It’s a great happiness to walk in the street and see the niflaos haborei, the variation of sights and color that Hashem calls out to us with. It’s a great happiness to be able to go to the beis haknesses, to go to work, to sit with your family at the table. But you have to stop and think about it to really enjoy it. Because without thought, without laboring in appreciation of the chesed Hashem, you will not be able to appreciate unless you go through a harrowing experience of the yeshiva called Yeshiva Shel Yissurin! And it’s the best Yeshiva – unless of course you’re willing to be עמל, to toil, in the other Yeshiva, the Yeshiva of Chochmas Hashem. It’s one or the other, and Hakodosh Boruch Hu says: Choose!

Here’s a man who feels a constant pain in his head, a throbbing pain that doesn’t recede. And he’s worried very much. He’s going to specialists because the doctor thinks it serious. And for a while everyone was very worried. And finally they give him the good news that it’s nothing and he’s healed now. He should never forget that moment. Because the purpose of his tzaraas was to make him aware of Hashem. All his life he should feel the happiness of being healthy.

So now we know that our function in life is to utilize everything that comes along. Everything. Even though we don’t have tzaraas nowadays, Hashem is not limited to white blotches on the skin. Hashem will send you – or those around you – reminders in life.


And that’s what it says: איש חכם נשפט את איש אויל – “A wise man was arguing with a fool, ורגז ושחק – “He was angry at him, and he also smiled at him, ואין נחת – “But he has no pleasure out of it, no benefit” (Mishlei 29:9). So the Gemara says: Who is this wise man? That’s Hakodosh Boruch Hu. And He’s נשפט את איש אויל, He’s arguing with a fool. Who’s the fool? That’s us. We’re the fools. And Hakodosh Boruch Hu wants us to gain knowledge of Him. So ורגז, sometimes He sends anger, yissurim, upon us. “Maybe from anger, people will wake up and see Me. They’ll cry out to Me in distress and they’ll recognize Me. And sometimes ושחק, sometimes I will smile at people and give them only happiness.” But ואין נחת, there are no results. “The fool remains a fool,” says Hashem. “He suffers through the רגז and he merrily makes his way through the שחק, and he leaves Me out the picture.”

These are the two methods that Hakodosh Boruch Hu always uses with Man in this world. But sometimes people fail on both fronts. Sometimes Hashem is trying with ושחק and nothing happens. Hashem tries רגז, nothing doing. So it’s ואין נחת – Hashem has no nachas from you. And that person is called an אויל. An אויל means a person who is a nothing, he’s a failure. When people don’t utilize their happiness and successes to become more and more of Hashem, and they don’t use their difficulties for that purpose either, then they’re failures.

The life of a man in this world will be filled with רגז and שחק. Surrounding him on all sides is ושחק; this world is a place of happiness for the thinking man. And there will always be the רגז, the troubles, as well. Small, big, whatever it is, it will be there. And it’s not an accident. They both are intended to being you to the same place – gratitude to Hashem.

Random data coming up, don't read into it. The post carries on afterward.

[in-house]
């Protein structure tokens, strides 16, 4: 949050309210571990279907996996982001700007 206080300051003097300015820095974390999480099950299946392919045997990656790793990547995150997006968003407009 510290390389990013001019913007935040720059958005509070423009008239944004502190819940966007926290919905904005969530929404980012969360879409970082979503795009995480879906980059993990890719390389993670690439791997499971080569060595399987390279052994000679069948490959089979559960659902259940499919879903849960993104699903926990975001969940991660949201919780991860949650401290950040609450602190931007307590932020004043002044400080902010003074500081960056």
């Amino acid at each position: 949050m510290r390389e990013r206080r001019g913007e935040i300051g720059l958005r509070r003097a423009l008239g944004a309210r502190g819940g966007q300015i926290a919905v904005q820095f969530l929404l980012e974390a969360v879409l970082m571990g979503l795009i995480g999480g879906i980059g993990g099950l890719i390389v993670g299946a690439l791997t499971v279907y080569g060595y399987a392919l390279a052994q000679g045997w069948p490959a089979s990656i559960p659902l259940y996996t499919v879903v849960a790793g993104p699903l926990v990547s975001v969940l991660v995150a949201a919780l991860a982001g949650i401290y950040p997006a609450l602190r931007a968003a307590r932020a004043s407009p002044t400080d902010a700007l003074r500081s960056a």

And that’s what the possuk means כי רגע באפו חיים ברצונו – A small amount of anger from Hashem will lead to a life of satisfaction in Him. When you lose that chesed that you always took for granted, even it’s just for a short while, so now you’re ready for a long life of appreciating that chesed once it’s returned to you.

Here’s a man who never appreciated his legs. He walked around all day, back and forth, back and forth, and never turned to Hashem to say thank you. So now Hashem sends him a message to wake him from his slumber. And he breaks his leg. He’s in a cast for six weeks – for six weeks he’s in a wheelchair. Everything is difficult. Every movement. In and out of bed. Up and down steps. Six weeks!

Now, this month and a half is a very short period of time. It’s רגע באפו, it’s only six weeks of Hashem’s anger, and this man has a whole life ahead of him. And when this man will finally leave the doctor’s office after they take off the cast, he’ll enjoy his legs so much that he’ll dance all the way back home, singing to Hashem for every step. And if he’s a wise man he’ll continue to sing to Hashem for his legs all the days of his life. And that’s the חיים ברצונו – a long life of happiness in the chesed Hashem.


So here’s a man, let’s say, who one time tried to urinate and discovered that he couldn’t. Just once. Fifty years of relieving himself and such a thing never happened. It’s an emergency. You can’t fool around with such a thing! He never even thought about such a thing. He got up in the morning, and he tried, and nothing happened. That’s not a comfortable feeling; it’s like finding tzaraas on your skin.

So he calls out to his wife, “Emergency, I have an emergency here.” So they take a taxi, or an ambulance, whatever it is, and they rush to the hospital. And the nurses and doctors are rushing back and forth to different patients, and they’re holding all types of instruments, and each time he sees such tools he’s panicked. But he’s suffering terribly and he’s thinking, “Oy, Ribono Shel Olam, מאין יבוא עזרי.”

And then finally, they take a rubber pipe and they smear it with vaseline and they force it in. Ah yah yay! It hurts like the dickens. You can imagine the pleasure of such a thing. They screw in that rubber pipe and it comes up with blood as they force it in. And he’s screaming! And them finally, blessed relief! It was a temporary blockage, boruch Hashem, and he can go home. The yeshua came and he’s restored to normalcy. That’s his own personal taharas metzorah! He’s healed.